Mountains Out of Security

By Larry Seltzer  |  Posted 2003-03-13 Print this article Print

Molehills"> Mountains Out of Security Molehills This particular alleged vulnerability was always less than it seemed: The Recovery Console is a very restrictive environment. You cant access the network; you cant run programs; contrary to what the original report asserted, you cant copy files to or from the hard disk. The only real news was that the exploit did uncover some behavior that was unexpected; if you run the Windows 2000 Recovery Console on Windows 2000 or the Windows XP Recovery Console on Windows XP, it will ask you for a password. Perhaps the Windows 2000 Recovery Console cant read the local Windows XP SAM (the user information database) and, as the point of the Recovery Console is to let you repair damaged systems, it lets you in.

But any operating system is just as vulnerable. With any version of Linux or *BSD, I could boot off a floppy or CD and gain access to the contents of the hard disk. Solaris at least used to include a "single user mode" into which one could boot the system and access anything on the hard disk, including changing the passwords for normal boots.

There are other things you can do to add some extra measure of protection to a machine to which an attacker may get physical access. If you set the BIOS password, the user will have to enter it before any operating system is booted. This method isnt foolproof; some BIOS have hard-coded backdoor passwords (see this page for a list and further discussion of BIOS passwords), and the password doesnt prevent someone from pulling the hard disk from the system. There are physical locks you can buy that make it harder to open the case, but I think we all know that the right tools can dispense with any lock in short order.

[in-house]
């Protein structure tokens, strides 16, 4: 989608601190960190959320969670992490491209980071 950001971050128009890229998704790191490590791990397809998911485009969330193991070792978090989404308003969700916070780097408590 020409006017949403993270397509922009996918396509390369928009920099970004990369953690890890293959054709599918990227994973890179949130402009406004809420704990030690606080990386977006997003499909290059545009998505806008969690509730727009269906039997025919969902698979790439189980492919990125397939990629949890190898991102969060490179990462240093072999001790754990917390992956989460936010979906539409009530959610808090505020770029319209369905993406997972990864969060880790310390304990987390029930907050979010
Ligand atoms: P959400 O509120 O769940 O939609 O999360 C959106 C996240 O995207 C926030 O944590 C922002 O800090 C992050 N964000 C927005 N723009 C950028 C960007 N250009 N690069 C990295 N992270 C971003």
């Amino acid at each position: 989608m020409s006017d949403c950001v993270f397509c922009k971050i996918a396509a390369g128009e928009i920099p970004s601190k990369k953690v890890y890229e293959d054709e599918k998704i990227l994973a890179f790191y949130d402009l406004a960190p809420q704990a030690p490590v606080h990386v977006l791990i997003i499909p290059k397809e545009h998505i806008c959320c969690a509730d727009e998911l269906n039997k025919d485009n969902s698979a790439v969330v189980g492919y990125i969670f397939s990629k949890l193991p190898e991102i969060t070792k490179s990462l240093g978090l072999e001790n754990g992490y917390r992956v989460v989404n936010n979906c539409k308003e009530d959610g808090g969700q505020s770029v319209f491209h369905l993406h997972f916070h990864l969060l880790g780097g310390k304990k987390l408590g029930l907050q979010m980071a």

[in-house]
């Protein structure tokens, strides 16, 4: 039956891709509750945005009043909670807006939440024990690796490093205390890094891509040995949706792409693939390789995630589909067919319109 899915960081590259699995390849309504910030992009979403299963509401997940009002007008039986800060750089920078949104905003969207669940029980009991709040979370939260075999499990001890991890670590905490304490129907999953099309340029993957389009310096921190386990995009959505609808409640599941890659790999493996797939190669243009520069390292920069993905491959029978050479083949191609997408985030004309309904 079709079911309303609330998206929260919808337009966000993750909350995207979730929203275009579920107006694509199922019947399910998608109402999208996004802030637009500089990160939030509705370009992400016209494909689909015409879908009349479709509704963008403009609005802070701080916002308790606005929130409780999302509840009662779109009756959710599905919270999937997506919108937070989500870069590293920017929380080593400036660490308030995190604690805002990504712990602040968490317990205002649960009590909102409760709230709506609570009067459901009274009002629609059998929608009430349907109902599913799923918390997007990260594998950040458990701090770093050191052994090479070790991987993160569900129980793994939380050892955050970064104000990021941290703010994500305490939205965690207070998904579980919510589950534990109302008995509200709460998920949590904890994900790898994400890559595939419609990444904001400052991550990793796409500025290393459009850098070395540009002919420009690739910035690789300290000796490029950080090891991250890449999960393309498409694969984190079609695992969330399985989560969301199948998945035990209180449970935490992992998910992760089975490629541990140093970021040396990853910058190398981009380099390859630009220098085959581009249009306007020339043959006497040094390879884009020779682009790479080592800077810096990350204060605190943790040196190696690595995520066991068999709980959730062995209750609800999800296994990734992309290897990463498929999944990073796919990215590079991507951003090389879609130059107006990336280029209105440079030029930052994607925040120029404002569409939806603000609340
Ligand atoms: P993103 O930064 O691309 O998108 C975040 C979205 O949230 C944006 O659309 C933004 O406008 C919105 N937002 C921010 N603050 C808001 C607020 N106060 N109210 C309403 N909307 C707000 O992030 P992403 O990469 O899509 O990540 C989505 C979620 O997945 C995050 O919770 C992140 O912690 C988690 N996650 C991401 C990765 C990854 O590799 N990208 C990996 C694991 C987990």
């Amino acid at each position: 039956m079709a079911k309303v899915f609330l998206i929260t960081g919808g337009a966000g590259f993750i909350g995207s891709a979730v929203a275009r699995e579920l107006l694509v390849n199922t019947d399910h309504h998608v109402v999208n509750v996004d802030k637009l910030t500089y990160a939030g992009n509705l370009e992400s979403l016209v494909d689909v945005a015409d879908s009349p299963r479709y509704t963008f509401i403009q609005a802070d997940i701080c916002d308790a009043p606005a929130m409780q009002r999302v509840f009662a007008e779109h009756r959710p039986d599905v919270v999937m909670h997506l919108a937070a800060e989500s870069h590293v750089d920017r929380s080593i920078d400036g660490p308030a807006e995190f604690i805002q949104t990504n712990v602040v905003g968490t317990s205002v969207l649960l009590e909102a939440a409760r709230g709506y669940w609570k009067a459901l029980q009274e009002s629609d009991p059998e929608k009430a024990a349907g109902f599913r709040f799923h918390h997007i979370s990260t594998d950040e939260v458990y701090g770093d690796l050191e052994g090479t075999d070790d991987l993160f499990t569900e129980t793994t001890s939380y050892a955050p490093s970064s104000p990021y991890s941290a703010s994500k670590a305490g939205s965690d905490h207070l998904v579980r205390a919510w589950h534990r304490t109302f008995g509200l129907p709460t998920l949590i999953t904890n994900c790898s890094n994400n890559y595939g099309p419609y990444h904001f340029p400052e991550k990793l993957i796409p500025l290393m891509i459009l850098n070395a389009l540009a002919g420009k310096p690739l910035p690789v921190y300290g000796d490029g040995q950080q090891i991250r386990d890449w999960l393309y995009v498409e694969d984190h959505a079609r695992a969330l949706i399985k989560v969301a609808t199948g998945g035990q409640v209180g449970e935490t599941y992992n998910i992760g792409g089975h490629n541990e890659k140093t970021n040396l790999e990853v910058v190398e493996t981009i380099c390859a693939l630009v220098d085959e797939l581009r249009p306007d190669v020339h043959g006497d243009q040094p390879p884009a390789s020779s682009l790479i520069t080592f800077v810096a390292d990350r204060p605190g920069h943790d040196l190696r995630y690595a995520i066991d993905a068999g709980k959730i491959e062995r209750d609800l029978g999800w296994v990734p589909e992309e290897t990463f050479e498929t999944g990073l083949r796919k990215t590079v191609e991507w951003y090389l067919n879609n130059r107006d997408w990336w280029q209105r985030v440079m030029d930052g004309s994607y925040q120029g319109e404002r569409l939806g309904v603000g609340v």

So when considering the seriousness of an attack, its important to put it into perspective: What does this attack presume about access to the system? If it requires that the user have physical access, then the barn doors already open, and the horse is in the glue factory.

Security Supersite Editor Larry Seltzer has worked in and written about the computer industry since 1983.

Larry Seltzer has been writing software for and English about computers ever since—,much to his own amazement—,he graduated from the University of Pennsylvania in 1983.

He was one of the authors of NPL and NPL-R, fourth-generation languages for microcomputers by the now-defunct DeskTop Software Corporation. (Larry is sad to find absolutely no hits on any of these +products on Google.) His work at Desktop Software included programming the UCSD p-System, a virtual machine-based operating system with portable binaries that pre-dated Java by more than 10 years.

For several years, he wrote corporate software for Mathematica Policy Research (they're still in business!) and Chase Econometrics (not so lucky) before being forcibly thrown into the consulting market. He bummed around the Philadelphia consulting and contract-programming scenes for a year or two before taking a job at NSTL (National Software Testing Labs) developing product tests and managing contract testing for the computer industry, governments and publication.

In 1991 Larry moved to Massachusetts to become Technical Director of PC Week Labs (now eWeek Labs). He moved within Ziff Davis to New York in 1994 to run testing at Windows Sources. In 1995, he became Technical Director for Internet product testing at PC Magazine and stayed there till 1998.

Since then, he has been writing for numerous other publications, including Fortune Small Business, Windows 2000 Magazine (now Windows and .NET Magazine), ZDNet and Sam Whitmore's Media Survey.

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